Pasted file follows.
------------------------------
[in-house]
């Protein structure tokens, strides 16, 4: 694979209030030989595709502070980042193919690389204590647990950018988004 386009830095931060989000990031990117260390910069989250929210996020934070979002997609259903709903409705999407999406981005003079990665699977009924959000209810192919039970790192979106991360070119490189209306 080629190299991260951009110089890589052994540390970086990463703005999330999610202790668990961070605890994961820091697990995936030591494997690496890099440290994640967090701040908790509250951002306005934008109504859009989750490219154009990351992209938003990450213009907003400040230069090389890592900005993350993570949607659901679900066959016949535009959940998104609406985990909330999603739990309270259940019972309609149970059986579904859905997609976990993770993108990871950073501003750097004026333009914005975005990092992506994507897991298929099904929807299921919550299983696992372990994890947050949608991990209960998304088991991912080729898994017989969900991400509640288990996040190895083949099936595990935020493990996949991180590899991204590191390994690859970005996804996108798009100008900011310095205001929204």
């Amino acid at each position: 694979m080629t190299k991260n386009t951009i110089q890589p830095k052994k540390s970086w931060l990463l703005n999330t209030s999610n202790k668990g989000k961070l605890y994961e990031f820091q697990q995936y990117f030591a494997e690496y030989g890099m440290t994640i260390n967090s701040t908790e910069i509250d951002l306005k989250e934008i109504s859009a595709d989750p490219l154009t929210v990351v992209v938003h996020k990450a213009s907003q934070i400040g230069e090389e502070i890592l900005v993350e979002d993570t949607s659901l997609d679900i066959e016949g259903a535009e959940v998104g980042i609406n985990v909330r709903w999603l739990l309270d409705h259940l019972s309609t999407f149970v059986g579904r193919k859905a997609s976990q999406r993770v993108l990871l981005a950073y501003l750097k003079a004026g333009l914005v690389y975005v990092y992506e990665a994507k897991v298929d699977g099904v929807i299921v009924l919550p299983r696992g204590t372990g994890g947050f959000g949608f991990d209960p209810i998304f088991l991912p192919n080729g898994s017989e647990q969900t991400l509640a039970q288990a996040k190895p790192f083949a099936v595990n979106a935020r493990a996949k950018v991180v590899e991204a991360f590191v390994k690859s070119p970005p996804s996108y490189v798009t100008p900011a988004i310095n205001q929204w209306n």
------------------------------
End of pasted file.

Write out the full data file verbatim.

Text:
[in-house]
């Protein structure tokens, strides 16, 4: 694979209030030989595709502070980042193919690389204590647990950018988004 386009830095931060989000990031990117260390910069989250929210996020934070979002997609259903709903409705999407999406981005003079990665699977009924959000209810192919039970790192979106991360070119490189209306 080629190299991260951009110089890589052994540390970086990463703005999330999610202790668990961070605890994961820091697990995936030591494997690496890099440290994640967090701040908790509250951002306005934008109504859009989750490219154009990351992209938003990450213009907003400040230069090389890592900005993350993570949607659901679900066959016949535009959940998104609406985990909330999603739990309270259940019972309609149970059986579904859905997609976990993770993108990871950073501003750097004026333009914005975005990092992506994507897991298929099904929807299921919550299983696992372990994890947050949608991990209960998304088991991912080729898994017989969900991400509640288990996040190895083949099936595990935020493990996949991180590899991204590191390994690859970005996804996108798009100008900011310095205001929204």
């Amino acid at each position: 694979m080629t190299k991260n386009t951009i110089q890589p830095k052994k540390s970086w931060l990463l703005n999330t209030s999610n202790k668990g989000k961070l605890y994961e990031f820091q697990q995936y990117f030591a494997e690496y030989g890099m440290t994640i260390n967090s701040t908790e910069i509250d951002l306005k989250e934008i109504s859009a595709d989750p490219l154009t929210v990351v992209v938003h996020k990450a213009s907003q934070i400040g230069e090389e502070i890592l900005v993350e979002d993570t949607s659901l997609d679900i066959e016949g259903a535009e959940v998104g980042i609406n985990v909330r709903w999603l739990l309270d409705h259940l019972s309609t999407f149970v059986g579904r193919k859905a997609s976990q999406r993770v993108l990871l981005a950073y501003l750097k003079a004026g333009l914005v690389y975005v990092y992506e990665a994507k897991v298929d699977g099904v929807i299921v009924l919550p299983r696992g204590t372990g994890g947050f959000g949608f991990d209960p209810i998304f088991l991912p192919n080729g898994s017989e647990q969900t991400l509640a039970q288990a996040k190895p790192f083949a099936v595990n979106a935020r493990a996949k950018v991180v590899e991204a991360f590191v390994k690859s070119p970005p996804s996108y490189v798009t100008p900011a988004i310095n205001q929204w209306n």